I always wanted to be a string theorist.
However, my career took a different turn and I ended up a quantum information theorist. Nevertheless, my fascination with particle physics and quantum gravity has never lessened. I suppose this has had a direct impact on what I chose to work on, namely, complex quantum systems and entanglement. Luckily this was to prove a good choice: I got to be part of an excitating revolution in quantum many body theory where entanglement-inspired thinking led to the development of a dazzling array of new variational classes, namely, tensor network states.
Tensor network states have proved to be a very useful tool in trying to reason about the dynamics of many strongly interacting quantum systems because they provide a wonderfully parsimonious description of the degrees of freedom that are actually relevant for observable physics without needing to keep direct track of the exponentially diverging set of complex numbers required to specify a general quantum state in the hilbert space of N particles.
But my first love was always quantum field theory and string theory so I was delighted when, in late 2009, I realised that one could take a continuum limit of a matrix product state (a tensor network state that I’d spent a lot of time working with) to produce a nontrivial quantum field state. With great excitement I worked out the details of the construction and started writing it up for publication. However, as is often the case with a good idea, it occurs to many people at the same time — such ideas are somehow “in the air”. This was no exception: to my astonishment I discovered a paper submitted some two weeks prior entitled “Continuous matrix product states for quantum fields” which read, almost word for word, like my draft. This was doubly embarrassing because the paper had already appeared on the arXiv and I had somehow missed it and, further, it had been written by my good friends and collaborators Frank Verstraete and Ignacio Cirac!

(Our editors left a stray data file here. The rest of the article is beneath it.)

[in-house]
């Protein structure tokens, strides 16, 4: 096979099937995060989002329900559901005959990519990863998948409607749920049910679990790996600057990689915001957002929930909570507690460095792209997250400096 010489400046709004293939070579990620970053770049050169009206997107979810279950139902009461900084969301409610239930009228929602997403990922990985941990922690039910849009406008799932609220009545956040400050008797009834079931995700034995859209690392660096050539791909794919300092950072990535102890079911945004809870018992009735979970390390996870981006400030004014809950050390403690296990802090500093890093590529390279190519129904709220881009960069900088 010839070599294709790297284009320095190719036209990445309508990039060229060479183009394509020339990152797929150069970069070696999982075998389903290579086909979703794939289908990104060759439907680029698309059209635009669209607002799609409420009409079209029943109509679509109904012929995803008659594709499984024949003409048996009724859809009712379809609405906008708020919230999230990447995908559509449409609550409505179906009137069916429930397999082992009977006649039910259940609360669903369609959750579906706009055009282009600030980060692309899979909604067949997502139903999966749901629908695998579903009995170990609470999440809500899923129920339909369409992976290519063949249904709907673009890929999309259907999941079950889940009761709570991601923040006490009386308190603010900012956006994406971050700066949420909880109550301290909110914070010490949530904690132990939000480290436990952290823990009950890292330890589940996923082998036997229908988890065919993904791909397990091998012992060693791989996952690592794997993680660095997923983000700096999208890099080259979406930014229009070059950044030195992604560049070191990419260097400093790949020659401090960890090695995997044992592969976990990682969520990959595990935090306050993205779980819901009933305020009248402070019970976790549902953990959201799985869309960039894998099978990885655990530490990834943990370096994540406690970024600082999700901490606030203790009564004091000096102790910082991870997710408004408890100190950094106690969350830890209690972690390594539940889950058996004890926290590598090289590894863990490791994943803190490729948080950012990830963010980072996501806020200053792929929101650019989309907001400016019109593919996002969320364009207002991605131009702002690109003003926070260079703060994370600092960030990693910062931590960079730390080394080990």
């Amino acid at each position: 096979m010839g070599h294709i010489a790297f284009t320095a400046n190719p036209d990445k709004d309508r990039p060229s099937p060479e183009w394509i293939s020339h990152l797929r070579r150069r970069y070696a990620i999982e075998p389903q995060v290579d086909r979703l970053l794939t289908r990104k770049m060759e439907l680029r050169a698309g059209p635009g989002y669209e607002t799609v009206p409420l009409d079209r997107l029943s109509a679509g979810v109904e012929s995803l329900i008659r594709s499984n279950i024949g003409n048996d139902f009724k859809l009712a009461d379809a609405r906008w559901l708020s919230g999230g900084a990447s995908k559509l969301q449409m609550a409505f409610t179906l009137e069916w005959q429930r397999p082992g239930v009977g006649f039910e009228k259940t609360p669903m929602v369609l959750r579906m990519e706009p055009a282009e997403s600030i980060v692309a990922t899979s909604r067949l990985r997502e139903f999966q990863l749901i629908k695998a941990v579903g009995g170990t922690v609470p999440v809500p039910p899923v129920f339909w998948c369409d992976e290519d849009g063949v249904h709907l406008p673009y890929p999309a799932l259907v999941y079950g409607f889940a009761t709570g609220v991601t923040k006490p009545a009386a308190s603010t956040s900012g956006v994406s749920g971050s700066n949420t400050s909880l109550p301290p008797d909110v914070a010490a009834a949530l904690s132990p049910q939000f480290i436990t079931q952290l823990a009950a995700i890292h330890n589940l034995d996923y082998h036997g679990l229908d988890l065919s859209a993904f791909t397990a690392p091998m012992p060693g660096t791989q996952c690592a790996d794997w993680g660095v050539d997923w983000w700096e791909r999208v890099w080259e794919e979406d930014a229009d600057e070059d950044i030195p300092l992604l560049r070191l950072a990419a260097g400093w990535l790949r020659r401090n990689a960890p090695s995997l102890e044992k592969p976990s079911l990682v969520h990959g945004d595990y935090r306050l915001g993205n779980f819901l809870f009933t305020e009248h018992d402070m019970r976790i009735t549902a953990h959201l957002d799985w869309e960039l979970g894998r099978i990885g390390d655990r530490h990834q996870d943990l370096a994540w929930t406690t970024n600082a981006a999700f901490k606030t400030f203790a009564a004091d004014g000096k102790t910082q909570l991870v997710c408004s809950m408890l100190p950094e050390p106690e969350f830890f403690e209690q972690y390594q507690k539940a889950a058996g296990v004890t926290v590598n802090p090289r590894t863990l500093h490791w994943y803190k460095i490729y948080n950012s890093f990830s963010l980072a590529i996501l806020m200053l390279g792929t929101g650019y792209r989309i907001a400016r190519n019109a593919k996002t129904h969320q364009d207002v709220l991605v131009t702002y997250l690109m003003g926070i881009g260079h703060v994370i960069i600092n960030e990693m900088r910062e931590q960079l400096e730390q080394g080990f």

Thus began a very fruitful time where we worked out many of the details of this new approach to quantum field theory: in the past few years myself and my collaborators have been enthusiastically extending cMPS to a variety of settings and along the way developing a continuous limit of the PEPS and MERA tensor network states.
My hope, all this time, has been that these new continuous tensor network states would immediately lead to progress on the major unsolved problems in quantum field theory, just as they had in quantum many body theory. With the arrogance of the ignorant I was convinced we’d solve the problem of “infinities” and usher in a new era of quantum information-inspired quantum field theory.
It turned out not to be so easy.
During the past five years I’ve thrown myself into the deep end of quantum field theory: I realised early on I’d have to go back to basics and actually really learn the subject properly. Along the way I realised that my original naive enthusiasm was somewhat misguided and misdirected. But I also discovered some truly fascinating things that I’m very excited about. I’d like to share some of these with you today; although my initial conception of quantum field theory was indeed wrongheaded, I discovered that quantum information theorists are really very well-suited to think about all sorts of interesting problems in quantum field theory.
Why quantum field theory is hard
To the quantum information theorist quantum field theory is hard for three reasons:
- The language is extremely unfamiliar, i.e., lagrangians instead of hamiltonians etc.;